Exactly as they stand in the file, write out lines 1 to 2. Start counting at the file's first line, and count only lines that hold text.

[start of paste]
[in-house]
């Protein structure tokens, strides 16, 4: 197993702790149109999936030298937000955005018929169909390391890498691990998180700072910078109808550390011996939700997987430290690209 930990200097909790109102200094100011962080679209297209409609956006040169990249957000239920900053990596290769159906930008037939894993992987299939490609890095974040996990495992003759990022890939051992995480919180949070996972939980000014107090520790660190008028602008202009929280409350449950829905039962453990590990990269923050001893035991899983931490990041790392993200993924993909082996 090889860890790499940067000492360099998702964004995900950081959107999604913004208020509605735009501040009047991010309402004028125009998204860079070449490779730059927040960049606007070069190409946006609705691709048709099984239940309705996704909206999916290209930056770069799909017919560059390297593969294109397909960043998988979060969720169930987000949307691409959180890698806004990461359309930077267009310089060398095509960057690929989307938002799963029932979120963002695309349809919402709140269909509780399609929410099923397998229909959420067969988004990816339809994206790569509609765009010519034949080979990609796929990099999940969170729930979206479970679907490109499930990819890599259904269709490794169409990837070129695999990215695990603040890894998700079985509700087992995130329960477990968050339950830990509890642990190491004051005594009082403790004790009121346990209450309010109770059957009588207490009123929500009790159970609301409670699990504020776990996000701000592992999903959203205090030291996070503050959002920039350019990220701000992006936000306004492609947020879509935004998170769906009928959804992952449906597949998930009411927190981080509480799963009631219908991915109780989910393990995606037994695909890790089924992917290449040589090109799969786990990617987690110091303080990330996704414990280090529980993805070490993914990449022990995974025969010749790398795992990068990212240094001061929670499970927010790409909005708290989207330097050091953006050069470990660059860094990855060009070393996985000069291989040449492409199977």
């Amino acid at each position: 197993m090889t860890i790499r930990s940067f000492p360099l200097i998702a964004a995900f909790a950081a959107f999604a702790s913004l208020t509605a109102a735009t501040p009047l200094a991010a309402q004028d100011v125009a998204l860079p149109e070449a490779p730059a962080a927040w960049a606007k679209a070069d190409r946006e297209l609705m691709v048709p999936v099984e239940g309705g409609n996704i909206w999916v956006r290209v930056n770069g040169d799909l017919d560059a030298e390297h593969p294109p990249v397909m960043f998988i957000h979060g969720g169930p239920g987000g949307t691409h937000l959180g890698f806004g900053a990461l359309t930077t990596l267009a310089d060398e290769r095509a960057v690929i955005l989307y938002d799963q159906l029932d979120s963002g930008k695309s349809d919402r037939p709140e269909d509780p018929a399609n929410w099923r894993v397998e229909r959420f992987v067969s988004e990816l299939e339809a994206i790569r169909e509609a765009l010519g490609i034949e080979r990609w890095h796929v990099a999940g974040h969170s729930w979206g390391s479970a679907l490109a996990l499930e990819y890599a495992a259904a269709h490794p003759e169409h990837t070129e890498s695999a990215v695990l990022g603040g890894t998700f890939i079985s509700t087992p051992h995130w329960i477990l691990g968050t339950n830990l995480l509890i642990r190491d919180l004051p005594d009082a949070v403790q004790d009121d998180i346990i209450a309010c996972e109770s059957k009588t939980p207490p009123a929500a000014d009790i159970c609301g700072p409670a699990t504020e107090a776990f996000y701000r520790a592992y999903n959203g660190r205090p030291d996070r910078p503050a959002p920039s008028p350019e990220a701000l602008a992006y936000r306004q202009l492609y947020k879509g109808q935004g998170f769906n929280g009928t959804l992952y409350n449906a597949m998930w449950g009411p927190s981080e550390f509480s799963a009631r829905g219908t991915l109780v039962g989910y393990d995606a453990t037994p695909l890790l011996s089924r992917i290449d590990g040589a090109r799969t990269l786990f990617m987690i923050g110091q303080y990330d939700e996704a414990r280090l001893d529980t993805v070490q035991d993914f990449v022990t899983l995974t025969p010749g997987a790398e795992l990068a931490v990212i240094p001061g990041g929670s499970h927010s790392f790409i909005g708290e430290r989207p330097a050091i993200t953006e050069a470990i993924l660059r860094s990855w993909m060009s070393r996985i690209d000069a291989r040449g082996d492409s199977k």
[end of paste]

[in-house]
């Protein structure tokens, strides 16, 4: 197993702790149109999936030298937000955005018929169909390391890498691990998180700072910078109808550390011996939700997987430290690209 930990200097909790109102200094100011962080679209297209409609956006040169990249957000239920900053990596290769159906930008037939894993992987299939490609890095974040996990495992003759990022890939051992995480919180949070996972939980000014107090520790660190008028602008202009929280409350449950829905039962453990590990990269923050001893035991899983931490990041790392993200993924993909082996 090889860890790499940067000492360099998702964004995900950081959107999604913004208020509605735009501040009047991010309402004028125009998204860079070449490779730059927040960049606007070069190409946006609705691709048709099984239940309705996704909206999916290209930056770069799909017919560059390297593969294109397909960043998988979060969720169930987000949307691409959180890698806004990461359309930077267009310089060398095509960057690929989307938002799963029932979120963002695309349809919402709140269909509780399609929410099923397998229909959420067969988004990816339809994206790569509609765009010519034949080979990609796929990099999940969170729930979206479970679907490109499930990819890599259904269709490794169409990837070129695999990215695990603040890894998700079985509700087992995130329960477990968050339950830990509890642990190491004051005594009082403790004790009121346990209450309010109770059957009588207490009123929500009790159970609301409670699990504020776990996000701000592992999903959203205090030291996070503050959002920039350019990220701000992006936000306004492609947020879509935004998170769906009928959804992952449906597949998930009411927190981080509480799963009631219908991915109780989910393990995606037994695909890790089924992917290449040589090109799969786990990617987690110091303080990330996704414990280090529980993805070490993914990449022990995974025969010749790398795992990068990212240094001061929670499970927010790409909005708290989207330097050091953006050069470990660059860094990855060009070393996985000069291989040449492409199977």